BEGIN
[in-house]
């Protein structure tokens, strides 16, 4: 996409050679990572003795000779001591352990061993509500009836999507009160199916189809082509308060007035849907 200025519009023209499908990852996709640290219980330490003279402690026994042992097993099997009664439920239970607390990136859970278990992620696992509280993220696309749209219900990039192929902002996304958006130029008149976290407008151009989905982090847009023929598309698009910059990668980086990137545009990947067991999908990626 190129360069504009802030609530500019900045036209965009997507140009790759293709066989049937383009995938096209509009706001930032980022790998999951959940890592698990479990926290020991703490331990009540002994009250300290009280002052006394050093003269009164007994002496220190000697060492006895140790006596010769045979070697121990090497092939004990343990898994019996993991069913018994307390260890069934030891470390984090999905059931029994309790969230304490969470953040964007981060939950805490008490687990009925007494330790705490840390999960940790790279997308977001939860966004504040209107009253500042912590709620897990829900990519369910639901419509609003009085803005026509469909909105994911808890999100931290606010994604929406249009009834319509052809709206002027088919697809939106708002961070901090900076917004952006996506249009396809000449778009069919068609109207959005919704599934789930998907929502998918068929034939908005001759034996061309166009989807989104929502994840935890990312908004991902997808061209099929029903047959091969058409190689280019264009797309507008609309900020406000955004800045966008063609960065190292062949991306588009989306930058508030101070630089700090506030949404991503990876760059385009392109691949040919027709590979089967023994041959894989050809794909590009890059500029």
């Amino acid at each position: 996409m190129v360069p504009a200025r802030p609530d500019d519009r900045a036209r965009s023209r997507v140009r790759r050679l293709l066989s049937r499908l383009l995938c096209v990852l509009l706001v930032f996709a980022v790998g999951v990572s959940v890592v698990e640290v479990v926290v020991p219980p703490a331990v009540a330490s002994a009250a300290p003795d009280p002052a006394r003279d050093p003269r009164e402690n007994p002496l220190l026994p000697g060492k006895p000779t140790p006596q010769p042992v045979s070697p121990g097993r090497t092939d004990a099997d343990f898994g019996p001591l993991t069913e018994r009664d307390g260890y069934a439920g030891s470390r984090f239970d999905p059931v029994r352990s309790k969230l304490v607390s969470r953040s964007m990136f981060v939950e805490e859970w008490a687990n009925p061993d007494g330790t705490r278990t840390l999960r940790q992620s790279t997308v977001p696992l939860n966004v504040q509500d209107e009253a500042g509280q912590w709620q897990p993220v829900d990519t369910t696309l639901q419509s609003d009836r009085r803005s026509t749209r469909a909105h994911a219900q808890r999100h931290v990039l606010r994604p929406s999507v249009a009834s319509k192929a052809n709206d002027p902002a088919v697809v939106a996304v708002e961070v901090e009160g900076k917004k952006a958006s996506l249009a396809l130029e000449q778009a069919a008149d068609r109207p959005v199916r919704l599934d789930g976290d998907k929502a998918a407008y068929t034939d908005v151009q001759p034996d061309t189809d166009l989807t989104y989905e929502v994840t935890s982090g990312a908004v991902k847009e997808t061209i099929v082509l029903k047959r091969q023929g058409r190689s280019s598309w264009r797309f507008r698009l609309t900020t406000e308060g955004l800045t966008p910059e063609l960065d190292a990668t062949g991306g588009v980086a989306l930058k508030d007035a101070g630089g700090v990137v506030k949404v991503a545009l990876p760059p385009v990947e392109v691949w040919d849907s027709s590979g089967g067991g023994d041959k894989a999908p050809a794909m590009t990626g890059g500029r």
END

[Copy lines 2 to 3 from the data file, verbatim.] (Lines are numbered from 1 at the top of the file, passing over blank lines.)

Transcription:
């Protein structure tokens, strides 16, 4: 996409050679990572003795000779001591352990061993509500009836999507009160199916189809082509308060007035849907 200025519009023209499908990852996709640290219980330490003279402690026994042992097993099997009664439920239970607390990136859970278990992620696992509280993220696309749209219900990039192929902002996304958006130029008149976290407008151009989905982090847009023929598309698009910059990668980086990137545009990947067991999908990626 190129360069504009802030609530500019900045036209965009997507140009790759293709066989049937383009995938096209509009706001930032980022790998999951959940890592698990479990926290020991703490331990009540002994009250300290009280002052006394050093003269009164007994002496220190000697060492006895140790006596010769045979070697121990090497092939004990343990898994019996993991069913018994307390260890069934030891470390984090999905059931029994309790969230304490969470953040964007981060939950805490008490687990009925007494330790705490840390999960940790790279997308977001939860966004504040209107009253500042912590709620897990829900990519369910639901419509609003009085803005026509469909909105994911808890999100931290606010994604929406249009009834319509052809709206002027088919697809939106708002961070901090900076917004952006996506249009396809000449778009069919068609109207959005919704599934789930998907929502998918068929034939908005001759034996061309166009989807989104929502994840935890990312908004991902997808061209099929029903047959091969058409190689280019264009797309507008609309900020406000955004800045966008063609960065190292062949991306588009989306930058508030101070630089700090506030949404991503990876760059385009392109691949040919027709590979089967023994041959894989050809794909590009890059500029």
């Amino acid at each position: 996409m190129v360069p504009a200025r802030p609530d500019d519009r900045a036209r965009s023209r997507v140009r790759r050679l293709l066989s049937r499908l383009l995938c096209v990852l509009l706001v930032f996709a980022v790998g999951v990572s959940v890592v698990e640290v479990v926290v020991p219980p703490a331990v009540a330490s002994a009250a300290p003795d009280p002052a006394r003279d050093p003269r009164e402690n007994p002496l220190l026994p000697g060492k006895p000779t140790p006596q010769p042992v045979s070697p121990g097993r090497t092939d004990a099997d343990f898994g019996p001591l993991t069913e018994r009664d307390g260890y069934a439920g030891s470390r984090f239970d999905p059931v029994r352990s309790k969230l304490v607390s969470r953040s964007m990136f981060v939950e805490e859970w008490a687990n009925p061993d007494g330790t705490r278990t840390l999960r940790q992620s790279t997308v977001p696992l939860n966004v504040q509500d209107e009253a500042g509280q912590w709620q897990p993220v829900d990519t369910t696309l639901q419509s609003d009836r009085r803005s026509t749209r469909a909105h994911a219900q808890r999100h931290v990039l606010r994604p929406s999507v249009a009834s319509k192929a052809n709206d002027p902002a088919v697809v939106a996304v708002e961070v901090e009160g900076k917004k952006a958006s996506l249009a396809l130029e000449q778009a069919a008149d068609r109207p959005v199916r919704l599934d789930g976290d998907k929502a998918a407008y068929t034939d908005v151009q001759p034996d061309t189809d166009l989807t989104y989905e929502v994840t935890s982090g990312a908004v991902k847009e997808t061209i099929v082509l029903k047959r091969q023929g058409r190689s280019s598309w264009r797309f507008r698009l609309t900020t406000e308060g955004l800045t966008p910059e063609l960065d190292a990668t062949g991306g588009v980086a989306l930058k508030d007035a101070g630089g700090v990137v506030k949404v991503a545009l990876p760059p385009v990947e392109v691949w040919d849907s027709s590979g089967g067991g023994d041959k894989a999908p050809a794909m590009t990626g890059g500029r």